This has got to be the nerdiest thing I’ve ever written. Nerdier than the time I explored the currency exchange rates between the Mushroom Kingdom and Hyrule? Yeah, it’s probably nerdier than that. Here we go, then.
Last season of Doctor Who brought us a real game-changer in the series, the first time a major Time Lord character was shown having switched genders upon regeneration. Michelle Gomez absolutely killed it as the latest incarnation of The Master, and is due back for this upcoming season. I for one couldn’t be happier. She was easily the best villain of the whole season and a perfect foil for Peter Capaldi.
Even if she did kill Osgood and make the Brigadier into a Cyberman. That’s low, ma’am.
Many people, including yours truly, see Gomez’s assumption of the role as a test balloon for the concept of a female Doctor following Capaldi’s run. The concept has been teased as far back as the “The Doctor’s Wife,” and voluntary gender swapping was explicitly mentioned in “Night of The Doctor.” It should come as no surprise, really. Steven Moffat is actually the first person to have The Doctor regenerate into a woman on-screen, when he wrote the non-canon comedy special “The Curse of Fatal Death” for Red Nose Day and Joanna Lumley assumed the role.
The problem for people like me who write about Doctor Who professionally is how will we refer to a gender-swapped character in prose. Time travel alone plays merry Hell on the tenses and now we have to play the pronoun game as well?
Well, gauntlet thrown down, gauntlet picked up. I decided to take a stab at setting some suggestions as far as the grammar goes. Feel free to add your own in the comments below.
10. When referring to a Time Lord as the sum of his or her incarnations and the total of his or her lives, he or she should be addressed as the preferred gender of the most current incarnation. For example, “The Master has always found ways in the past of escaping her death and just punishment.”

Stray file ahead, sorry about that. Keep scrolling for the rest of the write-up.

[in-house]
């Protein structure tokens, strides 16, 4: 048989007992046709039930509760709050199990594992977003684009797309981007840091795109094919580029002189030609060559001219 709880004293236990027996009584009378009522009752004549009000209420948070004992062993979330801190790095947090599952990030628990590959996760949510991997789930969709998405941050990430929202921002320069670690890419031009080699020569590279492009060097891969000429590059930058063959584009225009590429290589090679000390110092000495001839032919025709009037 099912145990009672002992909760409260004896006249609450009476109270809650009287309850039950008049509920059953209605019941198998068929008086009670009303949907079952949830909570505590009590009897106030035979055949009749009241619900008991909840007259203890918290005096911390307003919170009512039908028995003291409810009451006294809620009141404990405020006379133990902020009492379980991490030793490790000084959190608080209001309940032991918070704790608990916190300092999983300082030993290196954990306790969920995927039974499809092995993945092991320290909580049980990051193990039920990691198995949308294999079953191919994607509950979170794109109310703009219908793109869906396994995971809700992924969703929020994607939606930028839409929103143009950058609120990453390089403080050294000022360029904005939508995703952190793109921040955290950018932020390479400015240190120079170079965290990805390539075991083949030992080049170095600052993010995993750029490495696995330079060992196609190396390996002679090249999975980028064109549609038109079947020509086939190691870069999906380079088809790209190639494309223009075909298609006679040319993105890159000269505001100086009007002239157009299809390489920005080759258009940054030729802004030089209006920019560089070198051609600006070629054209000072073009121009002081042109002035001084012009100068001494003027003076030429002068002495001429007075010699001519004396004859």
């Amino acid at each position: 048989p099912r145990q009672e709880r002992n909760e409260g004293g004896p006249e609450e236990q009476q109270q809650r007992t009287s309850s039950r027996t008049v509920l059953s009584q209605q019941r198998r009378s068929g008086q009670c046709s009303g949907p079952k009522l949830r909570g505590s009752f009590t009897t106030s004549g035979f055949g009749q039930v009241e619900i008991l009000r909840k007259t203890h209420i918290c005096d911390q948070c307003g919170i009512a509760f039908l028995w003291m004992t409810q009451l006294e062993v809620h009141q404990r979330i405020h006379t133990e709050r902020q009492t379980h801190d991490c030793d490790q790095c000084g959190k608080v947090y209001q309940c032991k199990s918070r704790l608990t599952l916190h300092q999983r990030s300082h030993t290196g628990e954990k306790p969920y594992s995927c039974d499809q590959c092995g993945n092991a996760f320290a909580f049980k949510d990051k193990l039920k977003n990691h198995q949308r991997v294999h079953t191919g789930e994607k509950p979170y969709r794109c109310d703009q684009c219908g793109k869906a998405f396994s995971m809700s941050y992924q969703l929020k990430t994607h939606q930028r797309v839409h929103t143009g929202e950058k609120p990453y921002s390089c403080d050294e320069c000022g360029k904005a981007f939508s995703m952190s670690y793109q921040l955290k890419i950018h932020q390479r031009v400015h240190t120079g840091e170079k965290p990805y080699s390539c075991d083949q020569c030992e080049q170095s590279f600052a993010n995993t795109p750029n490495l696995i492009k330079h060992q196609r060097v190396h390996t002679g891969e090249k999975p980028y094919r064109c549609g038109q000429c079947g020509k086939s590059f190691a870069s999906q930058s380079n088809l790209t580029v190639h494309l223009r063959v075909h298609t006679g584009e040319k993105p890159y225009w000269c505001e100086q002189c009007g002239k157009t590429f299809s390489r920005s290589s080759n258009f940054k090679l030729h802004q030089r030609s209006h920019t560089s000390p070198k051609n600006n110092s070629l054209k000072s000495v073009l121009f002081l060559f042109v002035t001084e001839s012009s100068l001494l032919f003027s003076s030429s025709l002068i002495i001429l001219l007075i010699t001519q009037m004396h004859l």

9. Past actions of the Time Lord in question should be discussed in the preferred gender of the current incarnation to avoid confusion with current incarnation contemporaries. For example: “When The Master first came to Earth, she regularly fought The Doctor and UNIT.”
8. However, for the sake of clarity, it may be less complicated to refer to previous incarnations by the incarnations’ expressed gender. For example, “Martha did all she could against The Master when he was Prime Minister of Great Britain.” This is helpful for characters unfamiliar with the concept of regeneration.
7. It is not uncommon for Time Lords to assume new names upon regeneration. The Master now prefers Missy, The Doctor disavowed his name between his Eighth and Ninth incarnations, and Romana’s presumably third incarnation went by the name Trey. It is generally polite to address the Time Lords by their chosen name, though they do not seem to take great offense when addressed by other titles.
6. Obviously, should more than one incarnation of the same Time Lord be in the room together, each should be addressed by his or her preferred gender…which the Time Lord in question almost certainly won’t do because annoying other versions of him or herself with petty nomenclature is a regular Time Lord pastime.
5. On the use of the term “Time Lady”...Opinion seems to be divided. The Doctor refers to The Corsair as a Time Lord even though The Corsair had at least one female incarnation. Romana, on the other hand, only refers to Time Lords as a group, and is addressed even by the Daleks as Time Lady. Add to that the fact that with Gallifrey’s disappearance The Doctor now sometimes claims to be the Time Lord or the Lord of Time, and it’s difficult to say by what standard of etiquette Time Ladies should be addressed should The Doctor swap genders on his next regeneration.
4. As seen by The Doctor’s conversation with the horse Susan in “A Town Called Mercy,” the Time Lords have a concept of gender identity opposite that of biological gender. As far as addressing transgender Time Lords, we should follow the Eleventh Doctor’s advice to Susan’s owner and respect their life choices.
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3. From the opposite end, Time Lords sometimes have trouble distinguishing gender in other species, particularly post-regeneration. Feel free to politely correct them, and try not to take it personally.
2. Though it is rare to refer to future incarnations that have not been seen on television thus far, they have always been assumed to be the gender of the current incarnation. For example, the Great Intelligence describing The Doctor’s future, “And he will have other names before the end; The Storm, The Beast, The Valeyard.”
1. On The Doctor as possibly female in the future…be advised that “It’s Doctor Who, not Nurse Who” is grossly sexist and deeply insulting to all the fine doctors and nurses of any gender in the world. Don’t be that guy or girl. This is a show about great possibilities. We should try to live up to that.